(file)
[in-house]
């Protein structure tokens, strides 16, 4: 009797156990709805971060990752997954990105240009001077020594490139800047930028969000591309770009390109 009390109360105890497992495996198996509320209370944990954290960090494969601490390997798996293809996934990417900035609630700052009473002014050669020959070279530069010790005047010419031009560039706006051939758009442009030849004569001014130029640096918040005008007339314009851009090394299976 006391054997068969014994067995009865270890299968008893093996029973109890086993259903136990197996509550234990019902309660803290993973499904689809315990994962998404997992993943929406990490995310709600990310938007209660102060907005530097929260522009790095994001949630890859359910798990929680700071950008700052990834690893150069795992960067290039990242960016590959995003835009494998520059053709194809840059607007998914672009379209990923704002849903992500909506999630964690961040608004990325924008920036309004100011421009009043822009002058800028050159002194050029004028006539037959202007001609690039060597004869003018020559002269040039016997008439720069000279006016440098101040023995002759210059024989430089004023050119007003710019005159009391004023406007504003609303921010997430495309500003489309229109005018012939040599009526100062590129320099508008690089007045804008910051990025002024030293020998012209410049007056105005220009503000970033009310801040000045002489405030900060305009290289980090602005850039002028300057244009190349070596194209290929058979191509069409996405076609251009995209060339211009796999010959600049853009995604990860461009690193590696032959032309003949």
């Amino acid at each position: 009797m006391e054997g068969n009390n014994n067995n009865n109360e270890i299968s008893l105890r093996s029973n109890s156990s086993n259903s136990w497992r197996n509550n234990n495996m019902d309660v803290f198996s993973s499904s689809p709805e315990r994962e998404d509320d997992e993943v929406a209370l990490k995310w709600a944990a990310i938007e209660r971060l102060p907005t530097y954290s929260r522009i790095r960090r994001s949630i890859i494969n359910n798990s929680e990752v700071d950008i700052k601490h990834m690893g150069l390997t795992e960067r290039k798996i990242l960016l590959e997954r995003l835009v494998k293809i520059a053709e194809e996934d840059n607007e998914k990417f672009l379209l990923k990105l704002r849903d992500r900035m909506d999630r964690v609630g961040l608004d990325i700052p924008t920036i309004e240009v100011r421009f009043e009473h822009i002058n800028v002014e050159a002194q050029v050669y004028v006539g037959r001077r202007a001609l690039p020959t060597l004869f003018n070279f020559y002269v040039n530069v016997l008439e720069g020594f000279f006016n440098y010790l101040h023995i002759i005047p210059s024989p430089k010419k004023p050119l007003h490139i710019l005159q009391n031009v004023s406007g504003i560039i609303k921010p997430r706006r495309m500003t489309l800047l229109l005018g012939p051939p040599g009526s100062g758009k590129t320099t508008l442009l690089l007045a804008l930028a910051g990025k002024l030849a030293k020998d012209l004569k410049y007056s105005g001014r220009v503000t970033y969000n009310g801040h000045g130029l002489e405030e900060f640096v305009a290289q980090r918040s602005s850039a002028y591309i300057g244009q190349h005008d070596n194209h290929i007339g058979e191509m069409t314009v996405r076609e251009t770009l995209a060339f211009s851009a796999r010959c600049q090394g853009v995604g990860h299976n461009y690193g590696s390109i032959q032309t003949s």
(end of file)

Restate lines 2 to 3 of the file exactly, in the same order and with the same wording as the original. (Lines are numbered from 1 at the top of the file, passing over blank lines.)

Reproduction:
């Protein structure tokens, strides 16, 4: 009797156990709805971060990752997954990105240009001077020594490139800047930028969000591309770009390109 009390109360105890497992495996198996509320209370944990954290960090494969601490390997798996293809996934990417900035609630700052009473002014050669020959070279530069010790005047010419031009560039706006051939758009442009030849004569001014130029640096918040005008007339314009851009090394299976 006391054997068969014994067995009865270890299968008893093996029973109890086993259903136990197996509550234990019902309660803290993973499904689809315990994962998404997992993943929406990490995310709600990310938007209660102060907005530097929260522009790095994001949630890859359910798990929680700071950008700052990834690893150069795992960067290039990242960016590959995003835009494998520059053709194809840059607007998914672009379209990923704002849903992500909506999630964690961040608004990325924008920036309004100011421009009043822009002058800028050159002194050029004028006539037959202007001609690039060597004869003018020559002269040039016997008439720069000279006016440098101040023995002759210059024989430089004023050119007003710019005159009391004023406007504003609303921010997430495309500003489309229109005018012939040599009526100062590129320099508008690089007045804008910051990025002024030293020998012209410049007056105005220009503000970033009310801040000045002489405030900060305009290289980090602005850039002028300057244009190349070596194209290929058979191509069409996405076609251009995209060339211009796999010959600049853009995604990860461009690193590696032959032309003949």
């Amino acid at each position: 009797m006391e054997g068969n009390n014994n067995n009865n109360e270890i299968s008893l105890r093996s029973n109890s156990s086993n259903s136990w497992r197996n509550n234990n495996m019902d309660v803290f198996s993973s499904s689809p709805e315990r994962e998404d509320d997992e993943v929406a209370l990490k995310w709600a944990a990310i938007e209660r971060l102060p907005t530097y954290s929260r522009i790095r960090r994001s949630i890859i494969n359910n798990s929680e990752v700071d950008i700052k601490h990834m690893g150069l390997t795992e960067r290039k798996i990242l960016l590959e997954r995003l835009v494998k293809i520059a053709e194809e996934d840059n607007e998914k990417f672009l379209l990923k990105l704002r849903d992500r900035m909506d999630r964690v609630g961040l608004d990325i700052p924008t920036i309004e240009v100011r421009f009043e009473h822009i002058n800028v002014e050159a002194q050029v050669y004028v006539g037959r001077r202007a001609l690039p020959t060597l004869f003018n070279f020559y002269v040039n530069v016997l008439e720069g020594f000279f006016n440098y010790l101040h023995i002759i005047p210059s024989p430089k010419k004023p050119l007003h490139i710019l005159q009391n031009v004023s406007g504003i560039i609303k921010p997430r706006r495309m500003t489309l800047l229109l005018g012939p051939p040599g009526s100062g758009k590129t320099t508008l442009l690089l007045a804008l930028a910051g990025k002024l030849a030293k020998d012209l004569k410049y007056s105005g001014r220009v503000t970033y969000n009310g801040h000045g130029l002489e405030e900060f640096v305009a290289q980090r918040s602005s850039a002028y591309i300057g244009q190349h005008d070596n194209h290929i007339g058979e191509m069409t314009v996405r076609e251009t770009l995209a060339f211009s851009a796999r010959c600049q090394g853009v995604g990860h299976n461009y690193g590696s390109i032959q032309t003949s």